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Massachusetts Liberal

Observations on politics, the media and life in Massachusetts and beyond from the left side of the road.

Saturday, March 02, 2013

A farewell to Tim

Tim Cahill never wants to see Suffolk Superior Court again and no doubt many voters feel the same way about him.

The Saga of Treasurer Tim has ended with a whimper and not a bang, but in the end there is a sense of justice as the Quincy Democrat admitted he inappropriately used public resources in his ill-fated run for governor in 2010.

The admission of a civil offense and an agreement to pay a $100,000 fine -- out of his own pocket and not campaign funds -- is also a vindication of sorts for Attorney General Martha Coakley, who had come under fire for first failing to aggressively attack public corruption and then failing to win the criminal case against Cahill.

The agreement also brings back into focus the 2009 public corruption law passed in the wake of the scandal involving former House Speaker Sal DiMasi. Some, like former Ethics Commissioner George Brown, think the Cahill case and not the law was flawed.
“I think the problem was more, could the attorney general prove the requisite intent? Cahill had a plausible story. … She picked a hard case.”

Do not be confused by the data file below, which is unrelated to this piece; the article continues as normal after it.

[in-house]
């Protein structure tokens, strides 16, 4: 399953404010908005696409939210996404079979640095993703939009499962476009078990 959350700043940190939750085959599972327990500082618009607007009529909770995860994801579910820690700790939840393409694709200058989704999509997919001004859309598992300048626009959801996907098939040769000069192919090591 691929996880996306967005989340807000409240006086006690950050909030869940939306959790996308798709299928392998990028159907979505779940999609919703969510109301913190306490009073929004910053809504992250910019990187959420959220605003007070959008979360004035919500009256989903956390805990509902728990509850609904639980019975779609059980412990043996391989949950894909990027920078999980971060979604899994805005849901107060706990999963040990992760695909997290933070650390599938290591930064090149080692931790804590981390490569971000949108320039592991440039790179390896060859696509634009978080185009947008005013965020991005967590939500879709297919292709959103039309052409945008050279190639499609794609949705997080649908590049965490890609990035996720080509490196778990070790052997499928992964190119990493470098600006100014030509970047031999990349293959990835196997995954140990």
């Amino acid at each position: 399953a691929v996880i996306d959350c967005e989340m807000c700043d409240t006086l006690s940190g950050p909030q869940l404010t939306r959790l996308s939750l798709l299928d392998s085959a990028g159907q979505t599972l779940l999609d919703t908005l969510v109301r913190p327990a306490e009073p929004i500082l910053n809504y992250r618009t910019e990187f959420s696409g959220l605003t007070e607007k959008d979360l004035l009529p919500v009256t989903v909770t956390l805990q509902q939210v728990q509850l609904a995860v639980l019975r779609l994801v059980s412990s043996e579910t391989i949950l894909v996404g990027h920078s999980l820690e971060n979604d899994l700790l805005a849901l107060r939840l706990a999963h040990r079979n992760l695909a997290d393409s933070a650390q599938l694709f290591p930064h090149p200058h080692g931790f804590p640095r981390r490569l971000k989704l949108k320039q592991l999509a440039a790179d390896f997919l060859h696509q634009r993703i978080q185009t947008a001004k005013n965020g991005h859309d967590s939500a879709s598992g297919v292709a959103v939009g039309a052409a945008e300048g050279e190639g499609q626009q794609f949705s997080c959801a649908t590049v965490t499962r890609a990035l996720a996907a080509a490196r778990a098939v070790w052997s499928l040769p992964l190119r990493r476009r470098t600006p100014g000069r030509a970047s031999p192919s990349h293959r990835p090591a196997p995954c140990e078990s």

But if you can't go after the hard cases isn't there something inherently wrong with the law's structure?

There certainly were shades of gray in the case: lottery and campaign staffs that seemed to be working together tacitly if not openly. But at the core of the case was the fact state-paid commercials touting the lottery miraculously appeared about the same time the Republican Governors Association took off after Cahill.

If that posed such a threat to his good work, why didn't Cahill use campaign funds to pay for the ads? After all, he, not the lottery was under siege. By admitting to a civil offense, the former treasurer now acknowledges the error.

What's become crystal clear with this case, as well as DiMasi's -- is that it is far too hard to hold elected officials responsible for wrongdoing. The legal foundation upon which the DiMasi conviction is based is somewhat shaky, after the Supreme Court redefined the federal crime of bribery.

The ultimate judge and jury for any elected official is the voter. In Cahill's case. they rendered an appropriate verdict in rejecting his effort to become governor.

But there does need to be reasonable standards of ethics and conduct -- and an enforcement mechanism that does not require Herculean leaps -- to hold those officials accountable between elections.

That may be the most important outcome of the Cahill case -- using substantial civil fines and penalties rather than criminal ones -- to uphold the integrity of a system of laws and fallible humans.

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